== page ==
Dating making moves
(It’s worth noting that there are pickup artists who recognize and critique the most unpleasant attitudes within their subculture, and who seek to co-opt its best analysis for real, non-adversarial gender liberation.
As one such pickup artist writes: “There are a lot of problems with the seduction community that feminists correctly observe, including misogyny, cynicism towards relationships, and a few tactics that are bad for consent.” Unfortunately, none of these guys have yet written their own pickup guide.)♦◊♦When I Googled “feminist dating advice,” not much came up to help me.
Many are thrown off by my unshaven legs and discussions of privilege.) Still, notwithstanding the fact that every man is a beautiful and unique snowflake, I could isolate a number of frequently effective Clarisse Thorn Romance Tactics.
Because I don’t know whether those tactics work well for me due to other characteristics of mine, or because I tend to be attracted to guys who respond well to them, maybe one place to start could be with an open space for discussing romantic strategies that strive to be both feminist and ethical—and also enjoy a high success rate.
One of the most important things feminists can do is give people of all genders more choices in how we live our lives, and how we interact with the gendered scripts that shape us.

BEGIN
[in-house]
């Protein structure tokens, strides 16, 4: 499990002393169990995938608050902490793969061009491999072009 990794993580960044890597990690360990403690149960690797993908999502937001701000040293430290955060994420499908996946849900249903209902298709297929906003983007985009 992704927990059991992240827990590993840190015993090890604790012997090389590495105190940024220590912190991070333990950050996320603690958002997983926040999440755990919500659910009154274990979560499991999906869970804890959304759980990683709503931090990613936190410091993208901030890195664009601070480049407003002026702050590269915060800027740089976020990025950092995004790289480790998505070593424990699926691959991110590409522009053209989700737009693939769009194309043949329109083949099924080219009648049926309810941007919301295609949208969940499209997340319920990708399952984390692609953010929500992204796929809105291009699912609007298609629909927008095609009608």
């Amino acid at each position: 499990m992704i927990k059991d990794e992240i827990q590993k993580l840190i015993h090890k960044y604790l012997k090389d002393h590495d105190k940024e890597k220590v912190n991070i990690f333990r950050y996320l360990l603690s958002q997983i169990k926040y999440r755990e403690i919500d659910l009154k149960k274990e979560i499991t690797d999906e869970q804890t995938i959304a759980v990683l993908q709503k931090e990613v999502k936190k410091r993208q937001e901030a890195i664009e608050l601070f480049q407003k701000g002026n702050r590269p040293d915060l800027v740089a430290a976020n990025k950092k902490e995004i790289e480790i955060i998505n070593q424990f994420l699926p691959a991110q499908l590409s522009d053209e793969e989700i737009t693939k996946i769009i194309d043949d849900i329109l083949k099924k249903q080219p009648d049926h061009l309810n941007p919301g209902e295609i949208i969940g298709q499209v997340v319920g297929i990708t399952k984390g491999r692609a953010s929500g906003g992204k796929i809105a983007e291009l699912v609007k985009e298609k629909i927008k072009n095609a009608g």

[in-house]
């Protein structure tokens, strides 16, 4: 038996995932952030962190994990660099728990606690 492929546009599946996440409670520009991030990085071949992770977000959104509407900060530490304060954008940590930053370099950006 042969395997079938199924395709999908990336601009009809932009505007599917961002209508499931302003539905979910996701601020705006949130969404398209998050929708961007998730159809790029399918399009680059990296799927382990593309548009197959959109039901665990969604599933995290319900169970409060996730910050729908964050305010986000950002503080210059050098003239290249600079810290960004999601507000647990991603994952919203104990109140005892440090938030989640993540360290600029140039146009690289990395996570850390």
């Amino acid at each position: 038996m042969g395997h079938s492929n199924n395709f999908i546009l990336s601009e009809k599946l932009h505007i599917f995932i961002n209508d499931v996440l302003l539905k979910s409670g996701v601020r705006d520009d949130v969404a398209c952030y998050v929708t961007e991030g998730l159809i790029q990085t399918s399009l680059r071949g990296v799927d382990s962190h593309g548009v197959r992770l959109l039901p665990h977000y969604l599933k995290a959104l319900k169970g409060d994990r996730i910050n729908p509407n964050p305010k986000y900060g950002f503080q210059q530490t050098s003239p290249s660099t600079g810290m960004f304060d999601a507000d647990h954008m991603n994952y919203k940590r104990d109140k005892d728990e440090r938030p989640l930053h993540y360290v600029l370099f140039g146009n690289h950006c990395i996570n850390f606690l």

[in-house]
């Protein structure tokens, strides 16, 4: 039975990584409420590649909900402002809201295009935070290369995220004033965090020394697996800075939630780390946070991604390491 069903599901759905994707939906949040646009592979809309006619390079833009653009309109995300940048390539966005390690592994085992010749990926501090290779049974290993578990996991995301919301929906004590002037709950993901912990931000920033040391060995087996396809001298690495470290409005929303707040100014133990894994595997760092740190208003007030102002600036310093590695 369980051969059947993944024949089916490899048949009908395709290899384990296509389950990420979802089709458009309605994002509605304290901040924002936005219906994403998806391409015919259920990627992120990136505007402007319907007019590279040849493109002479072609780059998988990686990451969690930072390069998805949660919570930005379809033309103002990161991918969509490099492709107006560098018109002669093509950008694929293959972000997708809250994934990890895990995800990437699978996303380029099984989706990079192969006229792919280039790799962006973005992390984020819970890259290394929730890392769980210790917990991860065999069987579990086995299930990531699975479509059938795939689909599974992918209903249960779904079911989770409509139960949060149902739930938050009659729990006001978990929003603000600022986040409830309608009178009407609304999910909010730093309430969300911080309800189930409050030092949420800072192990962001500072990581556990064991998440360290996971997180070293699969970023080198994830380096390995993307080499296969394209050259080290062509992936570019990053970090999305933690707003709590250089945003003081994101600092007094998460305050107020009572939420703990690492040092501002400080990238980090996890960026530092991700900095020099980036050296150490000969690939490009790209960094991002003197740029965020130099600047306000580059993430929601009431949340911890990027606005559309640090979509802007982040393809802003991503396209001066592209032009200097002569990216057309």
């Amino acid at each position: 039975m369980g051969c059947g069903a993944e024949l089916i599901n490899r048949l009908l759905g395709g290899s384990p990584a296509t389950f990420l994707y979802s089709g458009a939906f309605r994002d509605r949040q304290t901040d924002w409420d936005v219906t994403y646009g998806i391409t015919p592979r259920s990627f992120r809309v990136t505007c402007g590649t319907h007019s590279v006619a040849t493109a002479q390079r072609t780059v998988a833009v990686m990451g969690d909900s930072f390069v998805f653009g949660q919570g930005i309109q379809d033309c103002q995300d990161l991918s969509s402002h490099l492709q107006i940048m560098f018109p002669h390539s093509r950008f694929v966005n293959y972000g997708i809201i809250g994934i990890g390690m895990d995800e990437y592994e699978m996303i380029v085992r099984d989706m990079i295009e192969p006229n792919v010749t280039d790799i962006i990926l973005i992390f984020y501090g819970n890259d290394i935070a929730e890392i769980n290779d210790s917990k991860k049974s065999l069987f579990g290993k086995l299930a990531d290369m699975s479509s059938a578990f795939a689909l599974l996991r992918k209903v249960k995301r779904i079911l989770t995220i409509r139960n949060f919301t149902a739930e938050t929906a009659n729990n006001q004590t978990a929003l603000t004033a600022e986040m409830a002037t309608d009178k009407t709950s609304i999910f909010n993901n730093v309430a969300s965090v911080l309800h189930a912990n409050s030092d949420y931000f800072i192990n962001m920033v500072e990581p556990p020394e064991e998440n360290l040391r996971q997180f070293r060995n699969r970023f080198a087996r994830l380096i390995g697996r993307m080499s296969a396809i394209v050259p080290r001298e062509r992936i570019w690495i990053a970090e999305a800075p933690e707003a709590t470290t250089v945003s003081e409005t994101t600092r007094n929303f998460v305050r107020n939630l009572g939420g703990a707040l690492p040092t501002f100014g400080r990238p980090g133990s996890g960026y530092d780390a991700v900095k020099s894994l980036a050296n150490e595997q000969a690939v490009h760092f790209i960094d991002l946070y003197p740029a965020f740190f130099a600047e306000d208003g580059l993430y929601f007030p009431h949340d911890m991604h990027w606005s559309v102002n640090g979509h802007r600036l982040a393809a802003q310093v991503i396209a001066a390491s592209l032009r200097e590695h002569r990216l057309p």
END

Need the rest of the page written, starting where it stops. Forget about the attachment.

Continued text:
I can laugh about this now, but it sure sucked in my teens, and gave me a complex about asking guys out that lasted through my 20s.
Don’t get me wrong—I like it when guys ask me out; I really don’t ever want to be in a position where I’m taking all the sexual initiative—but I often find that I start the conversation, offer my number or ask for his, suggest dinner, suggest that we go home together, etc.
And I often find that guys don’t react well.♦◊♦Part of the problem may be that straightforward women are often seen as “sluts.” In the blunt words of Derek L., cofounder of a San Francisco–based company called Social Savant that claims to help men improve their romantic lives: “I’m not surprised that women don’t make the first move. There’s judgment from their girlfriends (‘Oh my God, she’s such a slut to hit on that guy’).
When we feminists can have a positive impact on that, then we should offer to help.
And after all, it’s not like we can’t include advice on how to respect boundaries alongside, perhaps, tactical advice on how to read a woman’s signals or how to approach her in a charming way.
It’s not in my interest for guys who could be a great match to feel paralyzed approaching me because they’re not sure how to avoid coming off as a creep. Supposedly, there’s a whole dating advice industry that could help me with this.